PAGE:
Business roles can be formed in two ways:
Analyzer uses the "One Identity Manager" program to make its own tools available for analyzing user accounts and permissions. The Analyzer supports analysis of business roles as well as the analysis of data quality with respect to the question: how well suited is the permissions data to partially automated role mining?
The Analyzer offers:
- Automatic analysis of permissions assignments base on cluster analysis algorithms with different weighting.
- Automatic analysis of existing structures and permissions of employees assigned in them
- Manual analysis of certain staff groups for role mining
The aim of role mining is to replace direct permissions, which previously were only granted to users in individual application systems, with indirect ones. This allows permissions, which users obtain through role association to be defined across the application system. Analyzer’s aim is not only pure role mining but also classification of roles in a simple to administer hierarchical system. This can reduce the administration workload further and increase security for granting permissions.
To user role mining in One Identity Manager
- In the Designer, set the "QER | Org | RoleMining" configuration parameter.
NOTE: To use Analyzer for analyzing permissions, at least the Target System Base Module must be installed.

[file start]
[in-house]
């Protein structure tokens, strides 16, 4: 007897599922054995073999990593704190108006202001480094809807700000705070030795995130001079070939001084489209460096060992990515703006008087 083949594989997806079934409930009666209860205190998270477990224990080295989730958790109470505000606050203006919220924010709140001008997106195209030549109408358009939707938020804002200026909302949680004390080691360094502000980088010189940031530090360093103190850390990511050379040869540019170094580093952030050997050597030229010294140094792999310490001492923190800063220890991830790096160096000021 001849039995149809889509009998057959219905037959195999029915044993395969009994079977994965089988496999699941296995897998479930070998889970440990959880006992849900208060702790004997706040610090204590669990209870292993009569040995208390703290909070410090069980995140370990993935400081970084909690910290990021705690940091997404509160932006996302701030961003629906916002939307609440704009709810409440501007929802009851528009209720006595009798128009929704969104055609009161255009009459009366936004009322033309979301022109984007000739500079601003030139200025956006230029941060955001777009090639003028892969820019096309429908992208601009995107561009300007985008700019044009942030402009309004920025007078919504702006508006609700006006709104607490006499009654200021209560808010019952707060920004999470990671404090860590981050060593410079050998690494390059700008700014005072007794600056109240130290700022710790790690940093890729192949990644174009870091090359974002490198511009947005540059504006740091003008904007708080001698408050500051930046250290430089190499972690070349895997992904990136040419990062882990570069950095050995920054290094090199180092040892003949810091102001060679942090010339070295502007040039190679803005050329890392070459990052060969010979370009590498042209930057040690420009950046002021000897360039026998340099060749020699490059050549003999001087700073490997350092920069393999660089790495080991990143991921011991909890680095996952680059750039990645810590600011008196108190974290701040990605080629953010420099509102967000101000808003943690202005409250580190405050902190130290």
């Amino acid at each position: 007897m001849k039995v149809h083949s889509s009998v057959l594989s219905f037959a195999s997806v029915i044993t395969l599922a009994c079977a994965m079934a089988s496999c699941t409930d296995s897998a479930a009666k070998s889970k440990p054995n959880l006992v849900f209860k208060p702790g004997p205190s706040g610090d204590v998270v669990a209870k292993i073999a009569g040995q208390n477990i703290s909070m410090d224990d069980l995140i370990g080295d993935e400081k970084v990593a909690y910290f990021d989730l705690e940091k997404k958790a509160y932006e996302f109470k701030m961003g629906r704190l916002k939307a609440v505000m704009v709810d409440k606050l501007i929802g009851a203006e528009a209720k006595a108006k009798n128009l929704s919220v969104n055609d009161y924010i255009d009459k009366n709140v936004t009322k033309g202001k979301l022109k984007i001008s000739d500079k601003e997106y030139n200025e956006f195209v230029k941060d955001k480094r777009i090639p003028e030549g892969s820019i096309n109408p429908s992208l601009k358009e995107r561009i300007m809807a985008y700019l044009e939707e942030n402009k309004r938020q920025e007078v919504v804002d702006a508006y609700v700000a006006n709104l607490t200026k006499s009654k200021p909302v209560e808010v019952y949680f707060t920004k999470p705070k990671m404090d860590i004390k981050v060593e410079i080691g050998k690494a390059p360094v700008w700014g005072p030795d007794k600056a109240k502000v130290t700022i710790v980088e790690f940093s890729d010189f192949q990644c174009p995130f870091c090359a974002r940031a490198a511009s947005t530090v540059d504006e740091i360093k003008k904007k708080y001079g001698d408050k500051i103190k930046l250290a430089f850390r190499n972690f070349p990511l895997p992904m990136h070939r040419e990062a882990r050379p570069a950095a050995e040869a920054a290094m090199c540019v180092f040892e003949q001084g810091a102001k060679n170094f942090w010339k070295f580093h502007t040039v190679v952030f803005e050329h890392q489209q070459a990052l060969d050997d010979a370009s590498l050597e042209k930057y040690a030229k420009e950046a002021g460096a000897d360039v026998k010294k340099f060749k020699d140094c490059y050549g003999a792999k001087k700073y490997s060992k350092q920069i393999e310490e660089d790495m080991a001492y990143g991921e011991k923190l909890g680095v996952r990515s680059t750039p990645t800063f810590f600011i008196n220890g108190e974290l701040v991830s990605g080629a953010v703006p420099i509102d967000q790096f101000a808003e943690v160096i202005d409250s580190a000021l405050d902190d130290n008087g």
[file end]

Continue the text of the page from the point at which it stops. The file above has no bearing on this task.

The basis for role mining is always a cluster analysis when the Analyzer with help of mathematical algorithm tries to find single clusters, meaning employees with similar permissions. In the process, either hierarchical structures are built or predefined structures are applied that can be used for constructing your own role model.
In role mining, you not only try to find single clusters and assign these to business roles, but you also try to develop direct hierarchical role structures that can then be effectively used through standard inheritance mechanisms.
Automatic role mining supports One Identity Manager through two different cluster analysis methods that differ in the way they calculate the distances between individual clusters. The use of existing role structures, for example, organizational structure from ERP systems, is possible. With the help of permissions analysis, these can be assigned to access rights. Lastly, role structures can be freely defined and assignment of permissions and employees can be manually evaluated based on existing permissions.
Figure 14: Cluster analysis methods in the Analyzer
In clustering methods, Analyzer calculates a frequency distribution from user permissions in the different application systems, like Active Directory, IBM Notes, or SAP R/3. Certain permissions may have a higher weighting in comparison to others. The number of a permissions' members can, for example, represent this sort of criteria. This is acknowledged through the Analyzer during calculation and taken into account by weighting the distance between clusters. This allows the hierarchical structures arising from the analysis to be optimized in advance and the smallest possible number of roles to be attained.
Use the Analyzer to automatically detect and analyze data correlations in the database. For example, this information can be used to replace direct permissions assignments with indirect assignments therefore reducing the administration effort.